Common sub-primal cuts from the chuck include chuck pot roast, 7-bone chuck, flat iron steak, shoulder steak, shoulder pot roast, and short ribs. Short ribs can be cut bone-in and across the ribs for Korean-style or along the bone for an English-style beef cut.
The beef cuts chart shows that the brisket is directly below the chuck. Another hard-working muscle group, the brisket is best prepared low and slow. The brisket is essentially the chest and connective muscle to the foreleg. Brisket is where you get corned beef, pastrami, and lots of other delicious types of meat.
The sub-primal cuts of brisket are the flat and the point. The flat is the rearmost portion and is the toughest part of the brisket. The point is also a tough cut, but is one of the more flavorful cuts of beef.
Located just below the brisket on the beef cuts chart is the foreshank. The foreshank is mostly stew meat because the beef cuts contain lots of tendons and connective tissue. The foreshank is one of the cuts of beef perfect for pot roast. Shank is often cut across the bone.
It's pretty easy to understand the rib beef cuts. This is the part from the back to the upper belly, and it's where some of the best cuts of beef come from. The muscles in the rib area work less than the chuck, brisket, and foreshank muscles, so there is a higher fat-to-protein ratio which leads to a more tender beef cut.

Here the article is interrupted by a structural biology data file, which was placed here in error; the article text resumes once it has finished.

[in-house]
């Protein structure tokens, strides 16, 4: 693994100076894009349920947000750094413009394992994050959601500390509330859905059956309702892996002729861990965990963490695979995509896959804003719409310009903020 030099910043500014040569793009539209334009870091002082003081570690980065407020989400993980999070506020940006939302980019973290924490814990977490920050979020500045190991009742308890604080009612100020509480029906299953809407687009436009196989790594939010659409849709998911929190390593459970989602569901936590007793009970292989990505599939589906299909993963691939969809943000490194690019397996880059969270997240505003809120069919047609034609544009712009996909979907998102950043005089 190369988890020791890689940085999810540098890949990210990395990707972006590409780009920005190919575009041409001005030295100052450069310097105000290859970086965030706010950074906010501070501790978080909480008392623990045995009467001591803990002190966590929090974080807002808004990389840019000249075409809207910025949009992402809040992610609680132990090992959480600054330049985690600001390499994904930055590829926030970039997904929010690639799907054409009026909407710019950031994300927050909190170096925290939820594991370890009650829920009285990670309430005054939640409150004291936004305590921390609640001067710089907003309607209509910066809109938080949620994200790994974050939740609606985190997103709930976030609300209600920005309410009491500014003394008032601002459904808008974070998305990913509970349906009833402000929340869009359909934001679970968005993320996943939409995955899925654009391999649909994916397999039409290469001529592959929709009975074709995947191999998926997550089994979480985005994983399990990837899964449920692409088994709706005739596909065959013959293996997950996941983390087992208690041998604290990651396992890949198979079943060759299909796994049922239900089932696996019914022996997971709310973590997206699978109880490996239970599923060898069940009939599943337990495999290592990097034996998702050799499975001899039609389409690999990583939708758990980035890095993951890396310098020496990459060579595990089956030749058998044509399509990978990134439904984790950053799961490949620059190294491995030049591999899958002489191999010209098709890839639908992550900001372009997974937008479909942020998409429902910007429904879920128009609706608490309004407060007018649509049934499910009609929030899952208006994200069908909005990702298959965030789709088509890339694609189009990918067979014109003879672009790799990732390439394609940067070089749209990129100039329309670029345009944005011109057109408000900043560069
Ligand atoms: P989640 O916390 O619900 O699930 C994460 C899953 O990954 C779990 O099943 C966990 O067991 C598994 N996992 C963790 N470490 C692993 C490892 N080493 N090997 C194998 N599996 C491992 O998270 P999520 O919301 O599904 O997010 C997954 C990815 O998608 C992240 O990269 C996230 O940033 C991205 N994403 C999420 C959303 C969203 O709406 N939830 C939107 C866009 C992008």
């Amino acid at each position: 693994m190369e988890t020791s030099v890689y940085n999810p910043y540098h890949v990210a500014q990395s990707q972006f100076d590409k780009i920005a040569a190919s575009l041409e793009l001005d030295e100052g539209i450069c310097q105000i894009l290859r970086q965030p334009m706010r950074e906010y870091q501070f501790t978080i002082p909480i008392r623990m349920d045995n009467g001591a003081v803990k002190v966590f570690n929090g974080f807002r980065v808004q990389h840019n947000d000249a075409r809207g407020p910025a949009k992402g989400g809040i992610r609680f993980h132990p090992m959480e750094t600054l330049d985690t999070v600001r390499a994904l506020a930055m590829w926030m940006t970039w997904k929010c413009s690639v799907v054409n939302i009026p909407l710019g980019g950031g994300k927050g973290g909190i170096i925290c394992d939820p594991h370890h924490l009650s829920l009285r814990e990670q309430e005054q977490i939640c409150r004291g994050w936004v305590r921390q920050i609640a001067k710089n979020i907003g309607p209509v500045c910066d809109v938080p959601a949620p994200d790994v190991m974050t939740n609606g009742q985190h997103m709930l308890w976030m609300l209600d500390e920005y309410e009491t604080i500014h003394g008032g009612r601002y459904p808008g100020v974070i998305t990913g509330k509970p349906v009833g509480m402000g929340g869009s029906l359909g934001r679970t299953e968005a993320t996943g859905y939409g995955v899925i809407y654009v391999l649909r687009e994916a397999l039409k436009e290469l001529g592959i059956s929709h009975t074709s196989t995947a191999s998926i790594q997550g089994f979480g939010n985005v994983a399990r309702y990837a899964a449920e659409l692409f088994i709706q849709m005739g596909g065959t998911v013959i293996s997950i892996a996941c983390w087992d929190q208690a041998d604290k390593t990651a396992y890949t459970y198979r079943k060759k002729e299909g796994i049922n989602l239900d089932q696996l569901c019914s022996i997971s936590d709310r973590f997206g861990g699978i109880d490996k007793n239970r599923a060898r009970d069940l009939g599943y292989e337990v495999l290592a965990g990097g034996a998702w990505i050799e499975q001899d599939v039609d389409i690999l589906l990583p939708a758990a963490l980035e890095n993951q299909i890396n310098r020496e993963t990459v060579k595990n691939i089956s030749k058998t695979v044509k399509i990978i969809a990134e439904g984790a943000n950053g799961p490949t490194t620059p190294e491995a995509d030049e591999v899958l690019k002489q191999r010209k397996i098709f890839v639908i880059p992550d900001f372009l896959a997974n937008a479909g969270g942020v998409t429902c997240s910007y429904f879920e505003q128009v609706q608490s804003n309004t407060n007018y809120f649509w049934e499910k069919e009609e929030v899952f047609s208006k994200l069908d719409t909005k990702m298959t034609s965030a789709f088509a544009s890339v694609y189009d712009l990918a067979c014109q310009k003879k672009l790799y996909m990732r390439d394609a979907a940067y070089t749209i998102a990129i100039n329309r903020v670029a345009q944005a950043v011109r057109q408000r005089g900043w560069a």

The sub-primal cuts in the ribs include ribeye roast, ribeye steak, and the back ribs. Butchers cutting beef from the ribs cut many of the portion cuts you see at your local meat counter. There are numerous different cuts of beef from the ribs, and all are excellent.
Now we are getting to the good stuff. You will notice on the beef cuts chart that the loin is basically in the middle of the cow. The cuts from the loin make for some of the best cooking. The muscles in the loin do the least amount of work, so you will get tender, flavorful, and marbled cuts of beef from the loin. This is where superior cuts of steaks come from.